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Information: NIDA Drug Library Closed Due to Budget Woes

Submitted by Phillip Smith on (Issue #480)

The National Institute on Drug Abuse's (NIDA) massive collection of journals and books related to drug use and addiction has been shut down because of budget cuts, according to the organ of the Substance Abuse Librarians and Information Specialists, SALIS News. The fate of the 12,000 journal volumes and 8,000 books in the collection is unclear at this point, but it will likely be scattered between the National Institute of Health, other drug and addiction collections, and the personal libraries of researchers.

While the collection was used primarily by NIDA staff, it also contains many historic documents. The collection dates back to 1929 and includes every article published by program staff since NIDA's predecessor, the Addiction Research Center, was founded in 1935. Also among the holdings are the entire set of the Committee on Problems of Drug Dependence meetings abstracts/minutes since its inception in 1929, and numerous other government documents and materials only found in such special collections.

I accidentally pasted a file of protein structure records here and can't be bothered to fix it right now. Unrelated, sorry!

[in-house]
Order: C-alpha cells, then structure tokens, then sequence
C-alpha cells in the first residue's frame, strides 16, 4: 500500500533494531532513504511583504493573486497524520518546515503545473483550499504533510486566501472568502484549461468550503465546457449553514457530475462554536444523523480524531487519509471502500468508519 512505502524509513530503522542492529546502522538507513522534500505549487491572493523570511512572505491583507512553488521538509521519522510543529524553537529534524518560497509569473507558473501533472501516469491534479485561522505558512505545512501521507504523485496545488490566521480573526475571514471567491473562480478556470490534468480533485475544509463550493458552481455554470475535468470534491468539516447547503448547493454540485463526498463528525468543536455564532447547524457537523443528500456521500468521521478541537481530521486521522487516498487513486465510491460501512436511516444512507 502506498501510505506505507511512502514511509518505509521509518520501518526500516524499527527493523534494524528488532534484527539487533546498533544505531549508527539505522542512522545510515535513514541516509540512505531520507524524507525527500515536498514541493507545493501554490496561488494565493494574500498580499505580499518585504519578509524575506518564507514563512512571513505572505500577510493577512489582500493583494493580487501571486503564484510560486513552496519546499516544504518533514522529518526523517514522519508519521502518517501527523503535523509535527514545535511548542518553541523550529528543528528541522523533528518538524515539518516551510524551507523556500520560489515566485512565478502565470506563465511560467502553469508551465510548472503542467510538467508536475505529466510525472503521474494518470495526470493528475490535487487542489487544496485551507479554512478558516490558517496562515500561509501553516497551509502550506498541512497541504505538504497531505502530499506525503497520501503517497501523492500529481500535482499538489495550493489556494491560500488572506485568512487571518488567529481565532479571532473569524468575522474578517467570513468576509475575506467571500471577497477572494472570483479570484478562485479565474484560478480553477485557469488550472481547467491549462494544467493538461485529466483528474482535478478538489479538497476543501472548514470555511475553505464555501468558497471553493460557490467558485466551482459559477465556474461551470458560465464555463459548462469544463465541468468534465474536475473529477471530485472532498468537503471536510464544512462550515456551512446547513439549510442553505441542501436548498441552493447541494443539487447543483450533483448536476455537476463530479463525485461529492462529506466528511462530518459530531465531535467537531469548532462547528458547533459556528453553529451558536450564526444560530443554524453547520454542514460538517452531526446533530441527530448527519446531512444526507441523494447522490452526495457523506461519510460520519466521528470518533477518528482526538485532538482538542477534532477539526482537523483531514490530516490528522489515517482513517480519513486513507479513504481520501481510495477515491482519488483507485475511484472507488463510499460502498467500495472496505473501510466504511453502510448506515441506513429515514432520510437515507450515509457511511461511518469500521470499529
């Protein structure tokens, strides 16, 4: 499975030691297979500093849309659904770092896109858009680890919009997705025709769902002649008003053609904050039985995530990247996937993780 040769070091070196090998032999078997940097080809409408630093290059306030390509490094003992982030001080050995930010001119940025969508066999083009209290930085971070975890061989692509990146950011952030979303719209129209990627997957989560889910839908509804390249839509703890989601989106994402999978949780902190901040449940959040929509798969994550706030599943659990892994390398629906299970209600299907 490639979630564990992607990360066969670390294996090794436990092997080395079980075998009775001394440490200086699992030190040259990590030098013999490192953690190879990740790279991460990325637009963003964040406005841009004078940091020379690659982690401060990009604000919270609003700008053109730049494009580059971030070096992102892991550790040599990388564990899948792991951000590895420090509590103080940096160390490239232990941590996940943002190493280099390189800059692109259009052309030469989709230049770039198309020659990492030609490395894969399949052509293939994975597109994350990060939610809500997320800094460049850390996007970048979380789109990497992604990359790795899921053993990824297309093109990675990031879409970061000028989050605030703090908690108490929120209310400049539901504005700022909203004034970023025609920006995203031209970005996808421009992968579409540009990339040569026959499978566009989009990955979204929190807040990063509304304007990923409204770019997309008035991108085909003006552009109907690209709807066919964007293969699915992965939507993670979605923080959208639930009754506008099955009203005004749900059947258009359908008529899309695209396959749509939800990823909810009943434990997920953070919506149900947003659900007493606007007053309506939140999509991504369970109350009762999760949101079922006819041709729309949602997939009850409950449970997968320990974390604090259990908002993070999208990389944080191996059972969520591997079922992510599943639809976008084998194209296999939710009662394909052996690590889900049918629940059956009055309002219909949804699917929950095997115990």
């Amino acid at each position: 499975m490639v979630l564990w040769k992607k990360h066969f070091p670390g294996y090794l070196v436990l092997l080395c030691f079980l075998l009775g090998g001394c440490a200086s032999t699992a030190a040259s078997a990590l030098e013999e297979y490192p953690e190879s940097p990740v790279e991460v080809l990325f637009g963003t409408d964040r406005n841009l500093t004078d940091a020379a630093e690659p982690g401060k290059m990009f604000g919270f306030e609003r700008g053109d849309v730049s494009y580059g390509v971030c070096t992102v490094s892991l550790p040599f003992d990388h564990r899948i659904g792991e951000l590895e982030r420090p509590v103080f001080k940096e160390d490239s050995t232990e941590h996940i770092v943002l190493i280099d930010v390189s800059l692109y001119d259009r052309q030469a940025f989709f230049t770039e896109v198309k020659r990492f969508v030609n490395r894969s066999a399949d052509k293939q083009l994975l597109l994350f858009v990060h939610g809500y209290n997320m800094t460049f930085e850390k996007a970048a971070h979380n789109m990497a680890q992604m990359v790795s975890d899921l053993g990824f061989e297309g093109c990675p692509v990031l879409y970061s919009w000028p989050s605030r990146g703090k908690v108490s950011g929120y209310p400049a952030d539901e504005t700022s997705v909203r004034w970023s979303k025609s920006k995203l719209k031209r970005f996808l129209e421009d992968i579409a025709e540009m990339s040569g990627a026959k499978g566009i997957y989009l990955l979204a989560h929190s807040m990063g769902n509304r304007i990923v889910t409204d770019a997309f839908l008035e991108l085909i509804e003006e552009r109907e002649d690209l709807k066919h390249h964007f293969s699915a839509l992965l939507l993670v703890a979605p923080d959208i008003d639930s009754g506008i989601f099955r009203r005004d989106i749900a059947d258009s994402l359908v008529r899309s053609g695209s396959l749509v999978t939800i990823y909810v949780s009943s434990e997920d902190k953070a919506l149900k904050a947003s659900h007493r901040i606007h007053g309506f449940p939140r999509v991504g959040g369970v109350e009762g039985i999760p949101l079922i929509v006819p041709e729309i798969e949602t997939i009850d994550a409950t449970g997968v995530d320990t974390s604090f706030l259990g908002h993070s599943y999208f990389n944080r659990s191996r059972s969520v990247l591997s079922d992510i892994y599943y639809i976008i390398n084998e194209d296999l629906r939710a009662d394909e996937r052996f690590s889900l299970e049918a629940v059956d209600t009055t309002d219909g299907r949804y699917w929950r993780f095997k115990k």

NIDA gets over a billion dollars a year to conduct research on drug abuse and addiction, but it can't seem to find the money to keep this resource going. As the SALIS News noted: "What will this mean in the long term for those who had relied on [the NIDA Library] for the information they sought? Will it be just a few clicks on Google for them to find the information? What about the history of this research unit so long a part of the early drug addiction research in America? And gee, I thought drug abuse was supposed to be one of the major problems in America."

Permission to Reprint: This content is licensed under a modified Creative Commons Attribution license. Content of a purely educational nature in Drug War Chronicle appear courtesy of DRCNet Foundation, unless otherwise noted.


Anonymous (not verified)

information is a key component to intellectual and personal freedom. for a totalitarian state to be effective, information must be curtailed, funneled, and applied "appropriately" in the form of propaganda. 'mass think' results when true intellectual freedom is eliminated, theoretically producing another period of "dark ages" (although this is hard to imagine in the day of the internet, but obviously the internet server providers are willing to work with the governments in power and eliminate information which is deemed 'innappropriate'). by eliminating this information from being available it is essentially being eliminated from existance.

Fri, 04/06/2007 - 11:52am Permalink

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